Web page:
Remote IT Work: What Remote Jobs are Available?
The internet revolutionized the way the economy performs across the world — from drastically decreasing the speed of information flow within an organization to making global partnerships a common occurrence. The allure of working remotely is easy to understand from an individual perspective: control your business hours, accomplish work from virtually anywhere, and adapt your job to your lifestyle rather than the other way around.
What many forget is the benefits from an employer's perspective can be equally appealing. After payroll, the single largest cost for most businesses is infrastructure. Rent, utilities, and taxes all eat up financial resources that could be reinvested elsewhere. It's also appealing from an efficiency perspective: no more inter-office disputes about the best way to allocate building space, eliminating long commutes, and avoiding disruptions due to large-scale events like the Coronavirus.
With the advent of cloud computing, no industry should be embracing remote work more than information technology. Although the trend toward telecommuting is increasing in the IT world, some portions of our industry have — ironically — lagged behind the overall economy in making this transition. One of the most common questions we hear when discussing working remotely is a simple one: "What IT jobs are available?" In this article, we'll show you some of the most common jobs and discuss which ones might be right for you.
Differentiating Roles: Developers vs. IT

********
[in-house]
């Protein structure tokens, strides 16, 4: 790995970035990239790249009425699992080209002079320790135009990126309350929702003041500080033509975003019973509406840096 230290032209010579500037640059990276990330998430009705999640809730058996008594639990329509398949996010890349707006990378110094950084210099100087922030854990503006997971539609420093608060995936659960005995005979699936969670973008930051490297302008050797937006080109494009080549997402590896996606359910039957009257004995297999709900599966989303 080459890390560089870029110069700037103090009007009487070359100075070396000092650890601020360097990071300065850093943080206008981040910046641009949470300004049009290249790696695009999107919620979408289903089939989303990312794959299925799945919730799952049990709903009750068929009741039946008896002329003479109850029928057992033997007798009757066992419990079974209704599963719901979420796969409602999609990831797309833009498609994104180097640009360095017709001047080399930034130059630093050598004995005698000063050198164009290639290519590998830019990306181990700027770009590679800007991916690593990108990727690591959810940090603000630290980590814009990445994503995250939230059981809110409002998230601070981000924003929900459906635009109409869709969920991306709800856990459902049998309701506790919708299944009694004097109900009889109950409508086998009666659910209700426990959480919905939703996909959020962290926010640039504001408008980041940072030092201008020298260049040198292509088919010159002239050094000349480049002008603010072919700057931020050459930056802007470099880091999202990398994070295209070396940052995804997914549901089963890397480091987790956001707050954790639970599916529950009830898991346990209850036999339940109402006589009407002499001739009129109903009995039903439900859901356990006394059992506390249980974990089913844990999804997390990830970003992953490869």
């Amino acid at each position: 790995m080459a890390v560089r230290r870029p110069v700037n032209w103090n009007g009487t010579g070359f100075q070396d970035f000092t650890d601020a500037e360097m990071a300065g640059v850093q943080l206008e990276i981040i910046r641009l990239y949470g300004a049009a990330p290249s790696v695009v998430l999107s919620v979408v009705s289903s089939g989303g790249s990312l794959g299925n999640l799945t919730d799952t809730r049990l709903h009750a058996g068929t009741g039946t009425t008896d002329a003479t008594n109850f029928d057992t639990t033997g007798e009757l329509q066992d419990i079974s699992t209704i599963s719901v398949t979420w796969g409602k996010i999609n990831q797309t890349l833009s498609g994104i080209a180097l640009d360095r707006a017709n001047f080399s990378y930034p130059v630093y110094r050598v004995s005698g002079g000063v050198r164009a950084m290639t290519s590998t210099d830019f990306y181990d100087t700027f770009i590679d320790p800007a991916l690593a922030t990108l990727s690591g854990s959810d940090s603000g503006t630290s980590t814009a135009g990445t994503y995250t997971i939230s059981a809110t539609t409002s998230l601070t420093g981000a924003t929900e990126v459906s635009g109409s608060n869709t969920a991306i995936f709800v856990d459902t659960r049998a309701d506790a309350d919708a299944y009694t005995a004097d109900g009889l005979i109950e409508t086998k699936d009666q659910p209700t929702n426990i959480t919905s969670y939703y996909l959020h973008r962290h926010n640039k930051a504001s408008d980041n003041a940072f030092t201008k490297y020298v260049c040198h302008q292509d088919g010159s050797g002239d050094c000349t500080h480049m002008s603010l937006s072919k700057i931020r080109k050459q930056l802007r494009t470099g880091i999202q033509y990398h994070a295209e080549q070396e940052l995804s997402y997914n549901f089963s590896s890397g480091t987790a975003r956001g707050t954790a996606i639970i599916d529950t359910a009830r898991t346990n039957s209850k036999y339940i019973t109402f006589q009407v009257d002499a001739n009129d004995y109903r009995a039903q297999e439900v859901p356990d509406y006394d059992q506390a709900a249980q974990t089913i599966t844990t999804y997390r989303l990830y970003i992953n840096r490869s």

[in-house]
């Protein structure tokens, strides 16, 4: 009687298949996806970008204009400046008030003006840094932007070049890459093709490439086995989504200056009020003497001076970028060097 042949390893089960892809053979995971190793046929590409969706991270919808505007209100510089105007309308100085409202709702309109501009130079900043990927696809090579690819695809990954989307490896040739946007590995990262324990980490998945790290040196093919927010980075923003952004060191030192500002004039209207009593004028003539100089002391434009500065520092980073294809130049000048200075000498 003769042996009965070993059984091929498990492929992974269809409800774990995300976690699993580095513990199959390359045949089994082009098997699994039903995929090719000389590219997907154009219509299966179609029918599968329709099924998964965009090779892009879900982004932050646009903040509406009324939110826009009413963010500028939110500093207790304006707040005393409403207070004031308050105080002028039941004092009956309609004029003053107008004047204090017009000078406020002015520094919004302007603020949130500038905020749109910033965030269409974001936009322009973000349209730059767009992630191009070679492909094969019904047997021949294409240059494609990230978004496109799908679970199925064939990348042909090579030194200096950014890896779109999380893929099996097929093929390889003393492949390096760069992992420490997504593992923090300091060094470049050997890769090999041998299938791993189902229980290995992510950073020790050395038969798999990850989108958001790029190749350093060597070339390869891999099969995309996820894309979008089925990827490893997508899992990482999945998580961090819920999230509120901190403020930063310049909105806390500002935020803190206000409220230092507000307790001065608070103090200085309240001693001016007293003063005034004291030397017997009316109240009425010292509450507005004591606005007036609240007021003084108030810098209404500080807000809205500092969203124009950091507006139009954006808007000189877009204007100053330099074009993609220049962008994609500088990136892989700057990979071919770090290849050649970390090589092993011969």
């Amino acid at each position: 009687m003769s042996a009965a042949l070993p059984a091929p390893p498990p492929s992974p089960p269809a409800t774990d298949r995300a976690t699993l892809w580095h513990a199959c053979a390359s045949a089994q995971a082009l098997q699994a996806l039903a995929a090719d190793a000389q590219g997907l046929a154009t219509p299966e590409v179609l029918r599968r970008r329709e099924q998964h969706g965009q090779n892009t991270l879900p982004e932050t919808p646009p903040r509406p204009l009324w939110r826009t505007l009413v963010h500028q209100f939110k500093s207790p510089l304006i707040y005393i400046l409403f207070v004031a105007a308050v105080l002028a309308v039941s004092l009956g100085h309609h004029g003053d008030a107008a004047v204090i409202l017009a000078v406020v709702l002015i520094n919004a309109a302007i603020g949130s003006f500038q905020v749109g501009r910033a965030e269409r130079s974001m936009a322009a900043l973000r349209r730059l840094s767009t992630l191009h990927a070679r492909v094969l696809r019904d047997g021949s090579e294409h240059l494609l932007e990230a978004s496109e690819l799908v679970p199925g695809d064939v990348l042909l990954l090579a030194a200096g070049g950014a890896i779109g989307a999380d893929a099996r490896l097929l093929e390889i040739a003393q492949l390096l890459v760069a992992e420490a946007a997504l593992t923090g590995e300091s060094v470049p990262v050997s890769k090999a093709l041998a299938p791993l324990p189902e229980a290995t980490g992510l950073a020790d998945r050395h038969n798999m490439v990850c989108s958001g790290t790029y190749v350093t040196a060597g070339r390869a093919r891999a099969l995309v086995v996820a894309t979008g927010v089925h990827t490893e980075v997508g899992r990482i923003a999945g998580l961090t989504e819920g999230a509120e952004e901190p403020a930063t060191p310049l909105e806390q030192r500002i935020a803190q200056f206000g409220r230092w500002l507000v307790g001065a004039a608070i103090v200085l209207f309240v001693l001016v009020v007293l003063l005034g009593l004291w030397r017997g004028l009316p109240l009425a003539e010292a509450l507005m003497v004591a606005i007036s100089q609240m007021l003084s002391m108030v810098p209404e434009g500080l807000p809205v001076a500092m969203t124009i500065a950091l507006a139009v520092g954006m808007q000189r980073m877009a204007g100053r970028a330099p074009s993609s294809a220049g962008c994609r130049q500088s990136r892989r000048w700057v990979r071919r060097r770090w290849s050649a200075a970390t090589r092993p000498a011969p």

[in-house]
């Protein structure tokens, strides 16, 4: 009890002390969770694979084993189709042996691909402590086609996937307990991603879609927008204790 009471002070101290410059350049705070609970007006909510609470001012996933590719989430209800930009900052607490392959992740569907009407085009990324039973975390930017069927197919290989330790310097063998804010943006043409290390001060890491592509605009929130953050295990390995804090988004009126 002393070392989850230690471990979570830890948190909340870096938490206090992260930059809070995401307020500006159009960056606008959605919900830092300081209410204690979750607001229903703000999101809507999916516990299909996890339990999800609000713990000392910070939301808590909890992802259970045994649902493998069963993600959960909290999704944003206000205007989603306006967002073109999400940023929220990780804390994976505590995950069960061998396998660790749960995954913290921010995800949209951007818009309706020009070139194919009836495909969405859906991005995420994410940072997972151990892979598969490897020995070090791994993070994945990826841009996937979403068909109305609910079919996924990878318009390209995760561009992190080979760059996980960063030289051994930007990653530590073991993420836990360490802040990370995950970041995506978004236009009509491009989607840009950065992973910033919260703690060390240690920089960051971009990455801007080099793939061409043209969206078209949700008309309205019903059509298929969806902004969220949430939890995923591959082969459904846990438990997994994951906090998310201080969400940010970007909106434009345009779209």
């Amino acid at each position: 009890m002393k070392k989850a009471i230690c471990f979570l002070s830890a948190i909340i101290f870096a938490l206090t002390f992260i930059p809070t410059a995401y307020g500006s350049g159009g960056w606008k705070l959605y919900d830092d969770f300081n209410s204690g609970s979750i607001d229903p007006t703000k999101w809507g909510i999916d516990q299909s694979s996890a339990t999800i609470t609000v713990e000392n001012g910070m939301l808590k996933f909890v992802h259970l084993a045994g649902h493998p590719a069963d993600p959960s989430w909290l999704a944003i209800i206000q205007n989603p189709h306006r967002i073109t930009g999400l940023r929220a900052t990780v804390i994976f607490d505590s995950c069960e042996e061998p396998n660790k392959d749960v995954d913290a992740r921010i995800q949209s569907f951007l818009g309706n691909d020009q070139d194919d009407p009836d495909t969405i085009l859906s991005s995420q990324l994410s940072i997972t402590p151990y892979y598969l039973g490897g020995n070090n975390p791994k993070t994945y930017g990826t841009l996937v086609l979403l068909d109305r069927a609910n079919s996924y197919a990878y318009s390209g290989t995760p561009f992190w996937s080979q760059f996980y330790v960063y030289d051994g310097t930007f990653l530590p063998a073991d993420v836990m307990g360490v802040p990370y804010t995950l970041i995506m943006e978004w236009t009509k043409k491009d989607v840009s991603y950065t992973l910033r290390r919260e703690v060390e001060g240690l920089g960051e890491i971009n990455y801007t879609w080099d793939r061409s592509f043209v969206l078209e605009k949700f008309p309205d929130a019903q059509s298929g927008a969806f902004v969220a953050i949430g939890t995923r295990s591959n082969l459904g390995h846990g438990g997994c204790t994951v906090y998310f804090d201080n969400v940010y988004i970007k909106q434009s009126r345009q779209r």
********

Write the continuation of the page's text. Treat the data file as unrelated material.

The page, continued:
Glassdoor published an article discussing the 14 most common remote jobs, and while not a single IT job appeared on the list, the fourth most common job was a developer. The primary reason why programmers have surpassed IT personnel in embracing remote work is the nature of the job: the less you're required to work with hardware or physical infrastructure, the more likely you are to be able to do it remotely.
In IT, however, much of our work revolves around either physically touching hardware or personally interacting with coworkers we support. Any role within the computer support specialist family (e.g., customer support administrator/specialist, help desk technician), for example, will likely always be an on-site position. The good news is that your career isn't static: if you want to work from home and are in a hardware-centric IT role, take a hard look at your professional future, then decide how you want to shape it to achieve your personal goals.
What Types of Remote IT Jobs are Available?
Regardless, as technology has advanced and less physical interaction is required, the nature of IT's day-to-day responsibilities continues to evolve. Several types of positions have advanced to the point where working remotely is becoming a relatively commonplace occurrence.